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Deep Dive: Amazon and Facebook as defensive plays? Yes, along with these other stocks that are cash-flow winners


If we’re heading into a time of increased risk in the stock market, investors might be well-served by owning shares of companies that not only generate a lot of cash, but also grow that money rapidly.

Below are two lists of large companies that have shown the highest free-cash-flow growth rates over the past three and five years.

A rapid pace of economic growth is generally a good thing for stock investors. But we’re in a period of unusually aggressive policies by the Federal Reserve to spur that growth. These policies have included a federal funds rate with a target range of zero to 0.25% and a continual increase in the central bank’s holdings of U.S. Treasury securities and mortgage-backed bonds. But with increasing inflation, the Fed may act sooner than previously expected to quell price increases — and that could lead to an uncertain period for stocks.

Read: Fed takes baby steps toward scaling back its bond purchases

Three-year cash-flow winners

Many professional investors emphasize cash flow when analyzing companies. Earnings can be a tough nut because there are so many one-time noncash items that can affect a company’s bottom line. A company can also book revenue while it is waiting to be paid — this means it shows a profit for selling something even though the cash hasn’t been received.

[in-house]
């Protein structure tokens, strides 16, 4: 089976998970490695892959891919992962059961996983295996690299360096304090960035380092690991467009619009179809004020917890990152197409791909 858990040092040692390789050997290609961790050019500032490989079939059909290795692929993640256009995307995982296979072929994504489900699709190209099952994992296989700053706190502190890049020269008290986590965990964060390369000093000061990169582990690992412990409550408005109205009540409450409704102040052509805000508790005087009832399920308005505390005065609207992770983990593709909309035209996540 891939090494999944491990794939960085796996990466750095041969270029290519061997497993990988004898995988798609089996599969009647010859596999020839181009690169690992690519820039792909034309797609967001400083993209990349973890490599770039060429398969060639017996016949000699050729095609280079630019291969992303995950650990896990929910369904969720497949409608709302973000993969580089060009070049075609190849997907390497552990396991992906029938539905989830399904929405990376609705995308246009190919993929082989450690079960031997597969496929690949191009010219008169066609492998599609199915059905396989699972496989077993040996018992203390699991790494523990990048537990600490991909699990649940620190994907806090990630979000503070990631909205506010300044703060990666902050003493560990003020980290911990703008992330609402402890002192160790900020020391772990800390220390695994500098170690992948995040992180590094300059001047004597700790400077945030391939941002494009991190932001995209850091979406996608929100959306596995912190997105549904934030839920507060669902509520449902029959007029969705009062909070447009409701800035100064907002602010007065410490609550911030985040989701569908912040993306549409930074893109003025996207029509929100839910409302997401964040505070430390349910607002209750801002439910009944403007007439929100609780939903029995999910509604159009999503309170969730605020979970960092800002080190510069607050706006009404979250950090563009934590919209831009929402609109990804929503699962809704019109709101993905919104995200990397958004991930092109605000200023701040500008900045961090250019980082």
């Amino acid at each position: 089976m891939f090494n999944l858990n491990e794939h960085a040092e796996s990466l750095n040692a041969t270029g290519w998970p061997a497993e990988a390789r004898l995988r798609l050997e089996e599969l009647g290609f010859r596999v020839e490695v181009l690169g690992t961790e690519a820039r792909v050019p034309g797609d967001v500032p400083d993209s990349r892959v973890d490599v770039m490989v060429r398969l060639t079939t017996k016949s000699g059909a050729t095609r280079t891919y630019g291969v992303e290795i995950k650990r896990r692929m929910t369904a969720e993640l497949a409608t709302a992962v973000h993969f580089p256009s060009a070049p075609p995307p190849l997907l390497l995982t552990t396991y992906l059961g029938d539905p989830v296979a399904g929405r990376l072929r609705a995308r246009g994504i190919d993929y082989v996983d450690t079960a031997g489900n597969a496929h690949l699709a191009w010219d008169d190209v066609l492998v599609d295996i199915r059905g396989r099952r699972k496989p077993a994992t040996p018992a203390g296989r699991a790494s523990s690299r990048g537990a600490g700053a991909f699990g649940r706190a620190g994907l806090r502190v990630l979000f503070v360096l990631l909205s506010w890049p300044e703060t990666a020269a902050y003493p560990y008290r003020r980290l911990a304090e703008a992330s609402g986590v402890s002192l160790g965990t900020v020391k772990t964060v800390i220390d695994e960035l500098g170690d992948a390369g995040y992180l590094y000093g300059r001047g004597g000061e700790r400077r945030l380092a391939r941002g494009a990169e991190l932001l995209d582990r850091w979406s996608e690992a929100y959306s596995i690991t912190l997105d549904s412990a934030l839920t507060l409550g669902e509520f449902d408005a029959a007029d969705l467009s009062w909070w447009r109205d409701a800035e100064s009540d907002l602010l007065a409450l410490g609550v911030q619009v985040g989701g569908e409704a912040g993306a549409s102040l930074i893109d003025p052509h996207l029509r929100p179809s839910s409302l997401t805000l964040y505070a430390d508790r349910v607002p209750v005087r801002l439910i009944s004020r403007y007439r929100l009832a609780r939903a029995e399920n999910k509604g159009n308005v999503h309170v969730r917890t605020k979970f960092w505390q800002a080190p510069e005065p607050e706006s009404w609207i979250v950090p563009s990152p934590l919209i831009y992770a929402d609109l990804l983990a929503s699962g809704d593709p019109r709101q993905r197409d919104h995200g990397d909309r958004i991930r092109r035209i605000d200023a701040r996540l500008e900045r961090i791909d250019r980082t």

Berkshire Hathaway CEO Warren Buffett has explained the importance of cash flow in his annual letters to shareholders, including the 2020 letter, when he wrote that the company’s insurance businesses had an important industry advantage: “Overall, the insurance fleet operates with far more capital than is deployed by any of its competitors worldwide. That financial strength, coupled with the huge flow of cash Berkshire annually receives from its non-insurance businesses, allows our insurance companies to safely follow an equity-heavy investment strategy not feasible for the overwhelming majority of insurers.”

To identify large, stable companies growing their cash flow most quickly, we looked at free cash flow data provided by FactSet and compound annual growth rates (CAGR) for three and five years.

A company’s free cash flow is its remaining cash flow after planned capital expenditures. It is money that can be deployed to expand the business, make acquisitions, buy back shares, raise dividends or for other corporate purposes.

A blind focus on the highest free-cash-flow CAGR would have the problem of highlighting companies that had unusually low cash flows for the beginning period. So for the three-year free-cash-flow CAGR ranking we began with the 50 companies in the S&P 500 Index

with the highest free cash flow for calendar 2017, and then ranked them by FCF CAGR for three years through 2020. We used calendar years because many companies have fiscal years that don’t match the calendar.

The largest company on the list of 50 was Apple Inc.
which had $52.91 billion in free cash flow in calendar 2017. The company’s free cash flow increased to $80.22 billion in 2020, for a three-year CAGR of 14.9%. But Apple didn’t make the top 10 list for 2003 — it was ranked 14th. More about Apple below.